When it comes to heart disease women get worse treatment than men

According to a new study, women in Europe who visit their doctor with the symptoms of possible heart disease are not taken as seriously as men.

In the study, the Euro Heart Survey of Stable Angina, the researchers say they found that women were investigated less thoroughly and treated less aggressively by cardiologists.

Three thousand, seven hundred and seventy nine (3779) patients who had been seen by a cardiologist with a diagnosis of stable angina, and chest discomfort on exertion due to coronary disease, were surveyed.

It was found that women were 20% less likely to be referred for an exercise test, the preliminary test to confirm the diagnosis and determine the type of treatment needed.

This remained the case even after symptom severity, age and other illnesses were accounted for.

It appears that after accounting for fewer positive exercise tests among women, women were still 40% less likely to be referred for angiography to determine the presence and extent of coronary obstruction.

Women with a diagnosis of angina were also less likely to receive life-prolonging therapies such as aspirin or cholesterol lowering drugs, prescribed to 73% and 47% of women respectively, compared to 84% and 53% of men.

One of the main reasons doctors often give for not investigating or treating women the same as men, is that women with chest pain are less likely to have coronary obstruction.

While this is true in some respects, and in this survey 37% of women who had an angiogram did not have significant obstruction compared to only 13% of men.

But, one year after presentation with symptoms, even women who had been proven to have coronary disease at angiography during the intervening year were less aggressively treated than men.

It seems these women were almost a third less likely to have been referred for bypass surgery or angioplasty and fewer received optimal medical treatment (aspirin and lipid lowering agents).

But most alarmingly, during one year follow up, women with angina who had proven coronary disease were twice as likely to die or suffer a heart attack as men with similar symptoms.

This increased risk was apparent even after adjustment for confounding factors such as age, the presence of diabetes or heart failure.

Therefore regardless of the fact that cardiovascular disease is the most frequent cause of death in women in Europe, and the cause of death in more women (55%) than men (43%), the perception remains that women form just a small "subgroup" of the coronary disease population.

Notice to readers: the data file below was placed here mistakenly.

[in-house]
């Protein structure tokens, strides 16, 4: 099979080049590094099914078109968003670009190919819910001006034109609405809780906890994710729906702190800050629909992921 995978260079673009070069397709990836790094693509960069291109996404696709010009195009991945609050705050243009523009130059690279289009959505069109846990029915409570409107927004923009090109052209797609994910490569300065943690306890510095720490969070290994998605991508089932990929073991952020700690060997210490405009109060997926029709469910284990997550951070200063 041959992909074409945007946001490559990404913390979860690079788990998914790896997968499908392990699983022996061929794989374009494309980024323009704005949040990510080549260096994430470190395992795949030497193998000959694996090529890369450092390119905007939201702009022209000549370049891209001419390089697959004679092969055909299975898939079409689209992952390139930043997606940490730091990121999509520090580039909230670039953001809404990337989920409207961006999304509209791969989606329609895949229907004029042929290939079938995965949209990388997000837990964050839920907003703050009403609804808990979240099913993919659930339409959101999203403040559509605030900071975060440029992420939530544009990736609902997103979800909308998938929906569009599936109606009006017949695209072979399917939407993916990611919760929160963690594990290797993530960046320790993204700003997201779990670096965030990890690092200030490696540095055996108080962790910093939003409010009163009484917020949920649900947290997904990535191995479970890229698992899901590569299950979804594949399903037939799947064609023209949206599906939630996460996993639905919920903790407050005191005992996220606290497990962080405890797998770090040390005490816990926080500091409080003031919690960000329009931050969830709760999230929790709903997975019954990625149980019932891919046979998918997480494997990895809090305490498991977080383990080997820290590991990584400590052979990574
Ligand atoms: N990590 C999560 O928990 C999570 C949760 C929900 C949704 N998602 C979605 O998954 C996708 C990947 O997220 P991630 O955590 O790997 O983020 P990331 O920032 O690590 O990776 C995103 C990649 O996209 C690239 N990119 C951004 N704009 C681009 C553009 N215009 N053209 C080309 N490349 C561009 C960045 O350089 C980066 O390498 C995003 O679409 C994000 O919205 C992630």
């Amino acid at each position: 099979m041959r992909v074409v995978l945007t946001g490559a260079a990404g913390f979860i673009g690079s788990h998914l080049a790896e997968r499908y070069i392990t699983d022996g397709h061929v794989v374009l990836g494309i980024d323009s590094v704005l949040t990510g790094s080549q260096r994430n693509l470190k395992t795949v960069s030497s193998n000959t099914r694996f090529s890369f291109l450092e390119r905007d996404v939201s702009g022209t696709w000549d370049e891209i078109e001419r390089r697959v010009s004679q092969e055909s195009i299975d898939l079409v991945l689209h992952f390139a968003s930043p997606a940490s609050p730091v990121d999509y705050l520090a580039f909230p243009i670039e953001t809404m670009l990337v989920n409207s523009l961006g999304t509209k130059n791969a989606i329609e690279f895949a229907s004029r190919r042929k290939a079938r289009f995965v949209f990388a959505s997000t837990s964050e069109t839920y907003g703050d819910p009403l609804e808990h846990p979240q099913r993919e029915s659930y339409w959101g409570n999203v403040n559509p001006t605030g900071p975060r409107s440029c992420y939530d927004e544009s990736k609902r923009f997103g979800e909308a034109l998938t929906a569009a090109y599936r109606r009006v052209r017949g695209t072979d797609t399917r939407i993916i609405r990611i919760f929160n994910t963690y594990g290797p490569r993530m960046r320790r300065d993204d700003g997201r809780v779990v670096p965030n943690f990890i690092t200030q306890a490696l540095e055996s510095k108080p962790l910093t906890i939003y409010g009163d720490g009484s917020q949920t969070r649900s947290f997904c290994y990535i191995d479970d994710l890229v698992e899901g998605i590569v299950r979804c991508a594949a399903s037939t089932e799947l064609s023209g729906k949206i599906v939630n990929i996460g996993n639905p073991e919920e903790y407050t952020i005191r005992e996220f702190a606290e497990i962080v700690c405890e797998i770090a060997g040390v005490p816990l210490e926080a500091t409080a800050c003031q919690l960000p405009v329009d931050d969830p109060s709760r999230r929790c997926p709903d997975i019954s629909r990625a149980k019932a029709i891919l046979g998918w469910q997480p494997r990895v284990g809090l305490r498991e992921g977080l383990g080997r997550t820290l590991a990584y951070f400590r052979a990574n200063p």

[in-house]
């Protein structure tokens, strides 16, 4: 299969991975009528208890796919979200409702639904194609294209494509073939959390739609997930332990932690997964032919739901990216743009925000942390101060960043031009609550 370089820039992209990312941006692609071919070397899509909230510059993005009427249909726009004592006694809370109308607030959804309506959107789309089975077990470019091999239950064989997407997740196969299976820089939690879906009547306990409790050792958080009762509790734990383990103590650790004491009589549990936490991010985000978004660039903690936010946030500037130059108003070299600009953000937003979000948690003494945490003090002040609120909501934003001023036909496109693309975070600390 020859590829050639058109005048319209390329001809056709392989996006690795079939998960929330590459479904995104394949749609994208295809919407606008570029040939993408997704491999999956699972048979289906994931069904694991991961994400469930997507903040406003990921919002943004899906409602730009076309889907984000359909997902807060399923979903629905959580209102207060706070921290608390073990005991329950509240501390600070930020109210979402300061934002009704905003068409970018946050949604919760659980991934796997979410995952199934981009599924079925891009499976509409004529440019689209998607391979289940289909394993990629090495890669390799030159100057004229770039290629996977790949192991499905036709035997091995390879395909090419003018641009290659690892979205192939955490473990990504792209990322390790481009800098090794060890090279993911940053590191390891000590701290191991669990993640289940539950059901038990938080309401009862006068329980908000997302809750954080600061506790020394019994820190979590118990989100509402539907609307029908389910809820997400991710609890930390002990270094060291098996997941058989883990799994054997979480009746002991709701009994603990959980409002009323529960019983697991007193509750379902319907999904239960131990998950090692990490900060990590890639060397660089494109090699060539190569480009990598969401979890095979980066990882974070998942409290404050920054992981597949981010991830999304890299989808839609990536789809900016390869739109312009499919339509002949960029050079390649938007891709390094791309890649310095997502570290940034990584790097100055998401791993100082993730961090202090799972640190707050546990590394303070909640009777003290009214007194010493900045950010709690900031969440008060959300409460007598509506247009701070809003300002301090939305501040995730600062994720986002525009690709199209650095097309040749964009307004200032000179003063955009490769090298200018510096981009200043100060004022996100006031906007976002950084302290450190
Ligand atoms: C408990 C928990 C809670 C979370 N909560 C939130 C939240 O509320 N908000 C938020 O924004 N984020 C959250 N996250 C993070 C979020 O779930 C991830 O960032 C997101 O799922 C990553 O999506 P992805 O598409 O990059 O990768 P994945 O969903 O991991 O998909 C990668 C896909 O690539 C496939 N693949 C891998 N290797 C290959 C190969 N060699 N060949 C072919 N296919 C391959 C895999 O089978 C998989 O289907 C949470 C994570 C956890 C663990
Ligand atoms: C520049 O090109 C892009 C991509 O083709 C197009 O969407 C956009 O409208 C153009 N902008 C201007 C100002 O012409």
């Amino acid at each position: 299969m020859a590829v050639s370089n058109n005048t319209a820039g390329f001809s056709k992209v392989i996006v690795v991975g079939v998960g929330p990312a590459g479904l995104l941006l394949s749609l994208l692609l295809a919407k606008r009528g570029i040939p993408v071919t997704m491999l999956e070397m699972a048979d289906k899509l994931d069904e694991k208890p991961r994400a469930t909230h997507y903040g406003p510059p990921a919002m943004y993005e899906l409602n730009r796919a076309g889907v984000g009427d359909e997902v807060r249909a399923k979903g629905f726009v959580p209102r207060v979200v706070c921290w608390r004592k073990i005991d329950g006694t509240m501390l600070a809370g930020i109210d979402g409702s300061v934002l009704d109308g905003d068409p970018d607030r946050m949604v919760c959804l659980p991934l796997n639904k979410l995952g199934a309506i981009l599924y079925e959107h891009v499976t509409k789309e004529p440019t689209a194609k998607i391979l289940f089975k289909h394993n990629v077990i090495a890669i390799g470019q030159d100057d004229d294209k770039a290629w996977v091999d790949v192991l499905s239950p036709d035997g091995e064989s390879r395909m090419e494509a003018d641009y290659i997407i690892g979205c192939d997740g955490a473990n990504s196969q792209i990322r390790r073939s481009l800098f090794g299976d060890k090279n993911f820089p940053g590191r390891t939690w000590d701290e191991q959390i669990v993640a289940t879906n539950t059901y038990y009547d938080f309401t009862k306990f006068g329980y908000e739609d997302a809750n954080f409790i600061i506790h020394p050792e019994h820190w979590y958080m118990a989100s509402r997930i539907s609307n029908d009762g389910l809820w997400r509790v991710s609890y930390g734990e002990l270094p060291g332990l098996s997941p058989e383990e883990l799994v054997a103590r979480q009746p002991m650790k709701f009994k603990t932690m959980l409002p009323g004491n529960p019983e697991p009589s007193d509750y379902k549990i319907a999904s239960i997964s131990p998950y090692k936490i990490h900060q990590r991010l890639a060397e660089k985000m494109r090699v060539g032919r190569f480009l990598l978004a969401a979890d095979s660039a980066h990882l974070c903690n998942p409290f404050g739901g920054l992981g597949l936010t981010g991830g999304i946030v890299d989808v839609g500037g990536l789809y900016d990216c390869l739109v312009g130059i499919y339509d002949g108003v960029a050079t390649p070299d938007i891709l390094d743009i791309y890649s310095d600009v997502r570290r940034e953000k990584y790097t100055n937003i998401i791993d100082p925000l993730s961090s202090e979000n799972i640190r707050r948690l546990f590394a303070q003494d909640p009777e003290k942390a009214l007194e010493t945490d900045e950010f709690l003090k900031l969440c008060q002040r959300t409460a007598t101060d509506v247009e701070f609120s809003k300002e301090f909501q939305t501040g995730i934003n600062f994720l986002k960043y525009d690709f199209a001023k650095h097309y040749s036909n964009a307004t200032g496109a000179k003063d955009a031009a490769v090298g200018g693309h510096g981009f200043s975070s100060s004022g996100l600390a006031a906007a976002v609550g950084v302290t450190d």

However, as far as angina is concerned this is not true as it is the most common initial presentation of coronary disease, and previous studies have shown that angina occurs more frequently in women than in men in the general population.

In this survey women accounted for 42% of the population and were on average only two years older than the men.

This gender bias is a cause for considerable concern, particularly as there is a significantly higher rate of death among women with coronary disease.

Although gender disparities have not been glaringly apparent, other surveys have implied significant gender differences in the treatment and management of heart attacks in women.

A series of high profile publications in the early 1990's documenting less invasive investigation and treatment in women generated intense interest in the arena of gender bias, but recent reports have asserted that there is no evidence of women being treated less equally than men.

Now the Euro Heart Survey results confirm that not only is there a gender bias in contemporary practice but it also indicates that the persistence of the "not equal until proven so" mindset contributes to the problem.

While women with angina present more often with atypical symptoms, these "atypical" are relative to the classical symptoms described in predominantly male populations.

So women are assumed not to have coronary disease, and often are not even investigated, much less treated, on this basis.

In clinical scenarios, such as in acute heart attack, where ECG changes and other features are less equivocal, women are identified as being the same as men, and treated in a similar fashion.

However, it seems that even when women are identified as the same as men, there is possibly a reluctance to use some therapies which have a large evidence base in men, but for which evidence of benefit in women is lacking due to under-representation in clinical trials.

Hopefully in attempts to reduce gender bias, with improvements in the care of women with acute coronary syndromes between 2000 and 2004, we are heading at last in the right direction to redress the imbalances observed in the investigation.

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